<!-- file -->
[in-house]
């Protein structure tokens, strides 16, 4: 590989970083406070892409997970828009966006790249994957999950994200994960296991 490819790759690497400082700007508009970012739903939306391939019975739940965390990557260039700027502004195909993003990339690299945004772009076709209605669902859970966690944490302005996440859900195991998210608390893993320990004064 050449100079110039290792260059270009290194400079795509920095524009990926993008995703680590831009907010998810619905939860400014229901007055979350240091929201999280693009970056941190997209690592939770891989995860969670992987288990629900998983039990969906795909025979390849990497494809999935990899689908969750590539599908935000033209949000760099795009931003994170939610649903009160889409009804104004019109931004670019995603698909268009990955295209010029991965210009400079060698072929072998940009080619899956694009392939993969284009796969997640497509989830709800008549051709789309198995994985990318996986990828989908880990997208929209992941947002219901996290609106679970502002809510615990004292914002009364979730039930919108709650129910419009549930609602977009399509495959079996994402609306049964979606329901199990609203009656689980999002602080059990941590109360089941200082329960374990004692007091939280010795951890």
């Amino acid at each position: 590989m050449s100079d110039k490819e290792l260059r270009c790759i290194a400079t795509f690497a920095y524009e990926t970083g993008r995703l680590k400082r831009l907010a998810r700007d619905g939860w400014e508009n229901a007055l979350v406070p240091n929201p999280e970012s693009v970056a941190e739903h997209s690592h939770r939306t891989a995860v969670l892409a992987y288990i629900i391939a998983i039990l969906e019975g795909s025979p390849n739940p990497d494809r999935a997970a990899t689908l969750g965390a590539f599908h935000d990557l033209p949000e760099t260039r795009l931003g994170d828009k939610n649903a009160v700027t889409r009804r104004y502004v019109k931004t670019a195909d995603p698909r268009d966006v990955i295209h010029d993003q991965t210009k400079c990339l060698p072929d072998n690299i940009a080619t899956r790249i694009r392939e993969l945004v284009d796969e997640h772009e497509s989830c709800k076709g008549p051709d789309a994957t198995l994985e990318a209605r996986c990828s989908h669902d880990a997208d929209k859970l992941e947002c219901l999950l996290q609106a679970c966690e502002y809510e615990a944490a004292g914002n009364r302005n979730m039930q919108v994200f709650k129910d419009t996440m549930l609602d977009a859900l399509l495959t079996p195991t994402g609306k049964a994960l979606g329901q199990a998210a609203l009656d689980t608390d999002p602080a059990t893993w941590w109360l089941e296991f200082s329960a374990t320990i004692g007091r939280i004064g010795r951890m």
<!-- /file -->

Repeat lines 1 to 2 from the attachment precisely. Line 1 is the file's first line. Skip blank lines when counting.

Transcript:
[in-house]
């Protein structure tokens, strides 16, 4: 590989970083406070892409997970828009966006790249994957999950994200994960296991 490819790759690497400082700007508009970012739903939306391939019975739940965390990557260039700027502004195909993003990339690299945004772009076709209605669902859970966690944490302005996440859900195991998210608390893993320990004064 050449100079110039290792260059270009290194400079795509920095524009990926993008995703680590831009907010998810619905939860400014229901007055979350240091929201999280693009970056941190997209690592939770891989995860969670992987288990629900998983039990969906795909025979390849990497494809999935990899689908969750590539599908935000033209949000760099795009931003994170939610649903009160889409009804104004019109931004670019995603698909268009990955295209010029991965210009400079060698072929072998940009080619899956694009392939993969284009796969997640497509989830709800008549051709789309198995994985990318996986990828989908880990997208929209992941947002219901996290609106679970502002809510615990004292914002009364979730039930919108709650129910419009549930609602977009399509495959079996994402609306049964979606329901199990609203009656689980999002602080059990941590109360089941200082329960374990004692007091939280010795951890």